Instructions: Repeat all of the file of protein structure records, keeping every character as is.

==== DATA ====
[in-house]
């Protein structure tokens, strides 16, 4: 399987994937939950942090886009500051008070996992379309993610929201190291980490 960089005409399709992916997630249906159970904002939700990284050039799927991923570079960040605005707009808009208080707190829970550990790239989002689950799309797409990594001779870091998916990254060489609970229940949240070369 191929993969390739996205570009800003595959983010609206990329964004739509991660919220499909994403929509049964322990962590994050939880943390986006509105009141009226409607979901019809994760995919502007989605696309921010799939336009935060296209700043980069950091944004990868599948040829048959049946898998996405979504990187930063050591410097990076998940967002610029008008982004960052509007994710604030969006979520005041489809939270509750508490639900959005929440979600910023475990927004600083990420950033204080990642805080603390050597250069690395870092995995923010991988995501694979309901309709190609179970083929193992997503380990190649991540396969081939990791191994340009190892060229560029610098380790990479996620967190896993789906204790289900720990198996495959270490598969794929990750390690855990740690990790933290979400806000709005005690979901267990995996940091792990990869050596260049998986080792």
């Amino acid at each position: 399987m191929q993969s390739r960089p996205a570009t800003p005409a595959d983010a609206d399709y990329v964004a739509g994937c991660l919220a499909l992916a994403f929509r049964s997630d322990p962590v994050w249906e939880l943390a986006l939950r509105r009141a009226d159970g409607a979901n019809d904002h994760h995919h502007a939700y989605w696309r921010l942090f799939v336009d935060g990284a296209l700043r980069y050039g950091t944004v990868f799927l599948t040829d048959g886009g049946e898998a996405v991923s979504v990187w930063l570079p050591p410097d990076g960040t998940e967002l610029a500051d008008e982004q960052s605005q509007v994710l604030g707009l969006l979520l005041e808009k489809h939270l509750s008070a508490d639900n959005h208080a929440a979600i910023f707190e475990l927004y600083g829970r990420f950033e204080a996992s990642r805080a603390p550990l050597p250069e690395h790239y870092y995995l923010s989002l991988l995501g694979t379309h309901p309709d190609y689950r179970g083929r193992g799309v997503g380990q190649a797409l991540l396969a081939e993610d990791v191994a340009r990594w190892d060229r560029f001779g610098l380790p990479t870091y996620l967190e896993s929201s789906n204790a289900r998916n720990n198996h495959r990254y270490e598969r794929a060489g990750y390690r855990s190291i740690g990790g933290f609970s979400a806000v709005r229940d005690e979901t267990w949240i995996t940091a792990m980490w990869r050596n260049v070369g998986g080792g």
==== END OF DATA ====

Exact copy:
[in-house]
């Protein structure tokens, strides 16, 4: 399987994937939950942090886009500051008070996992379309993610929201190291980490 960089005409399709992916997630249906159970904002939700990284050039799927991923570079960040605005707009808009208080707190829970550990790239989002689950799309797409990594001779870091998916990254060489609970229940949240070369 191929993969390739996205570009800003595959983010609206990329964004739509991660919220499909994403929509049964322990962590994050939880943390986006509105009141009226409607979901019809994760995919502007989605696309921010799939336009935060296209700043980069950091944004990868599948040829048959049946898998996405979504990187930063050591410097990076998940967002610029008008982004960052509007994710604030969006979520005041489809939270509750508490639900959005929440979600910023475990927004600083990420950033204080990642805080603390050597250069690395870092995995923010991988995501694979309901309709190609179970083929193992997503380990190649991540396969081939990791191994340009190892060229560029610098380790990479996620967190896993789906204790289900720990198996495959270490598969794929990750390690855990740690990790933290979400806000709005005690979901267990995996940091792990990869050596260049998986080792």
């Amino acid at each position: 399987m191929q993969s390739r960089p996205a570009t800003p005409a595959d983010a609206d399709y990329v964004a739509g994937c991660l919220a499909l992916a994403f929509r049964s997630d322990p962590v994050w249906e939880l943390a986006l939950r509105r009141a009226d159970g409607a979901n019809d904002h994760h995919h502007a939700y989605w696309r921010l942090f799939v336009d935060g990284a296209l700043r980069y050039g950091t944004v990868f799927l599948t040829d048959g886009g049946e898998a996405v991923s979504v990187w930063l570079p050591p410097d990076g960040t998940e967002l610029a500051d008008e982004q960052s605005q509007v994710l604030g707009l969006l979520l005041e808009k489809h939270l509750s008070a508490d639900n959005h208080a929440a979600i910023f707190e475990l927004y600083g829970r990420f950033e204080a996992s990642r805080a603390p550990l050597p250069e690395h790239y870092y995995l923010s989002l991988l995501g694979t379309h309901p309709d190609y689950r179970g083929r193992g799309v997503g380990q190649a797409l991540l396969a081939e993610d990791v191994a340009r990594w190892d060229r560029f001779g610098l380790p990479t870091y996620l967190e896993s929201s789906n204790a289900r998916n720990n198996h495959r990254y270490e598969r794929a060489g990750y390690r855990s190291i740690g990790g933290f609970s979400a806000v709005r229940d005690e979901t267990w949240i995996t940091a792990m980490w990869r050596n260049v070369g998986g080792g």